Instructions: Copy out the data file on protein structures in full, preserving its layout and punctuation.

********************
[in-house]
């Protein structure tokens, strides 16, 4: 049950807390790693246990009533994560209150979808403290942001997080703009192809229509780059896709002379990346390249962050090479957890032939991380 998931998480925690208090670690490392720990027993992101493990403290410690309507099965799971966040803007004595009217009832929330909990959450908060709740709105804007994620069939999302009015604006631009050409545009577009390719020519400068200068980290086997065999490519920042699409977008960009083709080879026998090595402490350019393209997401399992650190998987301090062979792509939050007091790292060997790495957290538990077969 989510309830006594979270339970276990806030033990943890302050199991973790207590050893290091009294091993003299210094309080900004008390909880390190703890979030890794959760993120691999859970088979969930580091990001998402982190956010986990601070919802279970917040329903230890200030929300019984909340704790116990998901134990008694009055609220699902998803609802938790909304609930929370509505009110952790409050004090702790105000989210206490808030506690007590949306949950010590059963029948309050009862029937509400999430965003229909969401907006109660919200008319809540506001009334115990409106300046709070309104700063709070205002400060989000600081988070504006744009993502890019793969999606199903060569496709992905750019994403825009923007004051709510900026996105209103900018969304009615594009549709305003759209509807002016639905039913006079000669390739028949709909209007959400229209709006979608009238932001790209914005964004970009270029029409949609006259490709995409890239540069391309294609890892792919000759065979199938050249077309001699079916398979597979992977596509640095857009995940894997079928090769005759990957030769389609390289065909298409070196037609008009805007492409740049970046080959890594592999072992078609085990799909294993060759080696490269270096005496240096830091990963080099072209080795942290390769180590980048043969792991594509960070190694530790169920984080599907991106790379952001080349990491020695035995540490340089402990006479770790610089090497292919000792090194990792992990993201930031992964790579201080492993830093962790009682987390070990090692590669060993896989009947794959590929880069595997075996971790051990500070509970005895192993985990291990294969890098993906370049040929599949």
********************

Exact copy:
[in-house]
């Protein structure tokens, strides 16, 4: 049950807390790693246990009533994560209150979808403290942001997080703009192809229509780059896709002379990346390249962050090479957890032939991380 998931998480925690208090670690490392720990027993992101493990403290410690309507099965799971966040803007004595009217009832929330909990959450908060709740709105804007994620069939999302009015604006631009050409545009577009390719020519400068200068980290086997065999490519920042699409977008960009083709080879026998090595402490350019393209997401399992650190998987301090062979792509939050007091790292060997790495957290538990077969 989510309830006594979270339970276990806030033990943890302050199991973790207590050893290091009294091993003299210094309080900004008390909880390190703890979030890794959760993120691999859970088979969930580091990001998402982190956010986990601070919802279970917040329903230890200030929300019984909340704790116990998901134990008694009055609220699902998803609802938790909304609930929370509505009110952790409050004090702790105000989210206490808030506690007590949306949950010590059963029948309050009862029937509400999430965003229909969401907006109660919200008319809540506001009334115990409106300046709070309104700063709070205002400060989000600081988070504006744009993502890019793969999606199903060569496709992905750019994403825009923007004051709510900026996105209103900018969304009615594009549709305003759209509807002016639905039913006079000669390739028949709909209007959400229209709006979608009238932001790209914005964004970009270029029409949609006259490709995409890239540069391309294609890892792919000759065979199938050249077309001699079916398979597979992977596509640095857009995940894997079928090769005759990957030769389609390289065909298409070196037609008009805007492409740049970046080959890594592999072992078609085990799909294993060759080696490269270096005496240096830091990963080099072209080795942290390769180590980048043969792991594509960070190694530790169920984080599907991106790379952001080349990491020695035995540490340089402990006479770790610089090497292919000792090194990792992990993201930031992964790579201080492993830093962790009682987390070990090692590669060993896989009947794959590929880069595997075996971790051990500070509970005895192993985990291990294969890098993906370049040929599949």